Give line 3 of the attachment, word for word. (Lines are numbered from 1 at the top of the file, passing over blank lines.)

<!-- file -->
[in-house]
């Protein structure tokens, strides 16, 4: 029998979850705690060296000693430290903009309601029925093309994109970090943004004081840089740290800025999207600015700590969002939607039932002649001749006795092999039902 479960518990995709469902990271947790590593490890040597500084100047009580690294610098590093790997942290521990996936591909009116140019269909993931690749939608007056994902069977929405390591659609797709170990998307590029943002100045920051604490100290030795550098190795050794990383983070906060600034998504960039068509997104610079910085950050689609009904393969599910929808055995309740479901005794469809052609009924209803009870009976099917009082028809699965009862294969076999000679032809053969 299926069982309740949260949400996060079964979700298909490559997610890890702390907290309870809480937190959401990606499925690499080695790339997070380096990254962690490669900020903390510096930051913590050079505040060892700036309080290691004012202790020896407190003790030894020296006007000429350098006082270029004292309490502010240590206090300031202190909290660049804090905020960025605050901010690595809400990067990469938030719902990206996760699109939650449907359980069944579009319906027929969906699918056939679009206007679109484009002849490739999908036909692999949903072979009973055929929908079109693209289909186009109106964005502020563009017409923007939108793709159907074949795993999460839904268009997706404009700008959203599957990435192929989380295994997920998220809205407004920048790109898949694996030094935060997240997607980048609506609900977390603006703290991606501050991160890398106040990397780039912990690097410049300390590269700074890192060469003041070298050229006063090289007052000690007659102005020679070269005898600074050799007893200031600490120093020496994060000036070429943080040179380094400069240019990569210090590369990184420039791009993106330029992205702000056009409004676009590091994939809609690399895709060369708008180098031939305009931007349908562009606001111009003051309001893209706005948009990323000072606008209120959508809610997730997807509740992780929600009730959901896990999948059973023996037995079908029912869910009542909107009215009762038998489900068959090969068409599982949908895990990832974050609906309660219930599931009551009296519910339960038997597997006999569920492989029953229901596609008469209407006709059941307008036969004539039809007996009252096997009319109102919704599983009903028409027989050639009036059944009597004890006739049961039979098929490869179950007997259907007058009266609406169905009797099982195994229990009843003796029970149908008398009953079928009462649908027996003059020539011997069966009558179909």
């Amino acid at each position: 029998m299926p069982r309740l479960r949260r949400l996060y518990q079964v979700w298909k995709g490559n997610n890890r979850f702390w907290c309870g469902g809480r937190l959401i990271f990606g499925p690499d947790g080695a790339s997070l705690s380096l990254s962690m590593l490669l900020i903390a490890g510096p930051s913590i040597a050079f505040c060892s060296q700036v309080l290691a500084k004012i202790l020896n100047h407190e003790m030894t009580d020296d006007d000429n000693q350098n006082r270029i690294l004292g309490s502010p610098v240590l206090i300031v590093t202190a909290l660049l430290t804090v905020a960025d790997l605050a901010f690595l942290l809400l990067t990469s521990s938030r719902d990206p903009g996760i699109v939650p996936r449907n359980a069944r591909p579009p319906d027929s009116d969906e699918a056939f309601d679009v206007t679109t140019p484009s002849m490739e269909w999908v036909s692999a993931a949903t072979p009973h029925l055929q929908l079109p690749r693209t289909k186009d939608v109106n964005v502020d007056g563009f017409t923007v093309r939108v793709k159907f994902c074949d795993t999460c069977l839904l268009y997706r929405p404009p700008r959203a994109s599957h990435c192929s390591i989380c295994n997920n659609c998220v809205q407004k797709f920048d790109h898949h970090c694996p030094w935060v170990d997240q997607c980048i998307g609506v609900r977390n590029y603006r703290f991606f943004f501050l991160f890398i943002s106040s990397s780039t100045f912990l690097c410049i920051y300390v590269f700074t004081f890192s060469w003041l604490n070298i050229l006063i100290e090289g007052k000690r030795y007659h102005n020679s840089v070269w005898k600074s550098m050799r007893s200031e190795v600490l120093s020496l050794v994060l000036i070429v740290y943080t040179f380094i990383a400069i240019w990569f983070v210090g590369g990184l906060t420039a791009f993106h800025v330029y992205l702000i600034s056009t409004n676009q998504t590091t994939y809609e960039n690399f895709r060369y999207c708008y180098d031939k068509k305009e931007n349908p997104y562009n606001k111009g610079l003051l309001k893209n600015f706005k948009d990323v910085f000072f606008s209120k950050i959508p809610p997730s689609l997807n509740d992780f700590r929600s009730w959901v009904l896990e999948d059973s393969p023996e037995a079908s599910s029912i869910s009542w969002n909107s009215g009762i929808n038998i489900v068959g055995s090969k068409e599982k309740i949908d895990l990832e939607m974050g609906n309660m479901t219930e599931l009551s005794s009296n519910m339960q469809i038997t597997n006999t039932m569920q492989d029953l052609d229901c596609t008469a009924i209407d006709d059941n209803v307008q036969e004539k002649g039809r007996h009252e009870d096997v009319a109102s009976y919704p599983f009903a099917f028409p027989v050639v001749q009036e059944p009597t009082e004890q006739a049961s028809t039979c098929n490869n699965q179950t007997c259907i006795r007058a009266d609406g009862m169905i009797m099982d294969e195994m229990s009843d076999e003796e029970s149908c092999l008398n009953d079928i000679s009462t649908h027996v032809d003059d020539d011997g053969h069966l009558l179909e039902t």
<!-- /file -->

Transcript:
């Amino acid at each position: 029998m299926p069982r309740l479960r949260r949400l996060y518990q079964v979700w298909k995709g490559n997610n890890r979850f702390w907290c309870g469902g809480r937190l959401i990271f990606g499925p690499d947790g080695a790339s997070l705690s380096l990254s962690m590593l490669l900020i903390a490890g510096p930051s913590i040597a050079f505040c060892s060296q700036v309080l290691a500084k004012i202790l020896n100047h407190e003790m030894t009580d020296d006007d000429n000693q350098n006082r270029i690294l004292g309490s502010p610098v240590l206090i300031v590093t202190a909290l660049l430290t804090v905020a960025d790997l605050a901010f690595l942290l809400l990067t990469s521990s938030r719902d990206p903009g996760i699109v939650p996936r449907n359980a069944r591909p579009p319906d027929s009116d969906e699918a056939f309601d679009v206007t679109t140019p484009s002849m490739e269909w999908v036909s692999a993931a949903t072979p009973h029925l055929q929908l079109p690749r693209t289909k186009d939608v109106n964005v502020d007056g563009f017409t923007v093309r939108v793709k159907f994902c074949d795993t999460c069977l839904l268009y997706r929405p404009p700008r959203a994109s599957h990435c192929s390591i989380c295994n997920n659609c998220v809205q407004k797709f920048d790109h898949h970090c694996p030094w935060v170990d997240q997607c980048i998307g609506v609900r977390n590029y603006r703290f991606f943004f501050l991160f890398i943002s106040s990397s780039t100045f912990l690097c410049i920051y300390v590269f700074t004081f890192s060469w003041l604490n070298i050229l006063i100290e090289g007052k000690r030795y007659h102005n020679s840089v070269w005898k600074s550098m050799r007893s200031e190795v600490l120093s020496l050794v994060l000036i070429v740290y943080t040179f380094i990383a400069i240019w990569f983070v210090g590369g990184l906060t420039a791009f993106h800025v330029y992205l702000i600034s056009t409004n676009q998504t590091t994939y809609e960039n690399f895709r060369y999207c708008y180098d031939k068509k305009e931007n349908p997104y562009n606001k111009g610079l003051l309001k893209n600015f706005k948009d990323v910085f000072f606008s209120k950050i959508p809610p997730s689609l997807n509740d992780f700590r929600s009730w959901v009904l896990e999948d059973s393969p023996e037995a079908s599910s029912i869910s009542w969002n909107s009215g009762i929808n038998i489900v068959g055995s090969k068409e599982k309740i949908d895990l990832e939607m974050g609906n309660m479901t219930e599931l009551s005794s009296n519910m339960q469809i038997t597997n006999t039932m569920q492989d029953l052609d229901c596609t008469a009924i209407d006709d059941n209803v307008q036969e004539k002649g039809r007996h009252e009870d096997v009319a109102s009976y919704p599983f009903a099917f028409p027989v050639v001749q009036e059944p009597t009082e004890q006739a049961s028809t039979c098929n490869n699965q179950t007997c259907i006795r007058a009266d609406g009862m169905i009797m099982d294969e195994m229990s009843d076999e003796e029970s149908c092999l008398n009953d079928i000679s009462t649908h027996v032809d003059d020539d011997g053969h069966l009558l179909e039902t």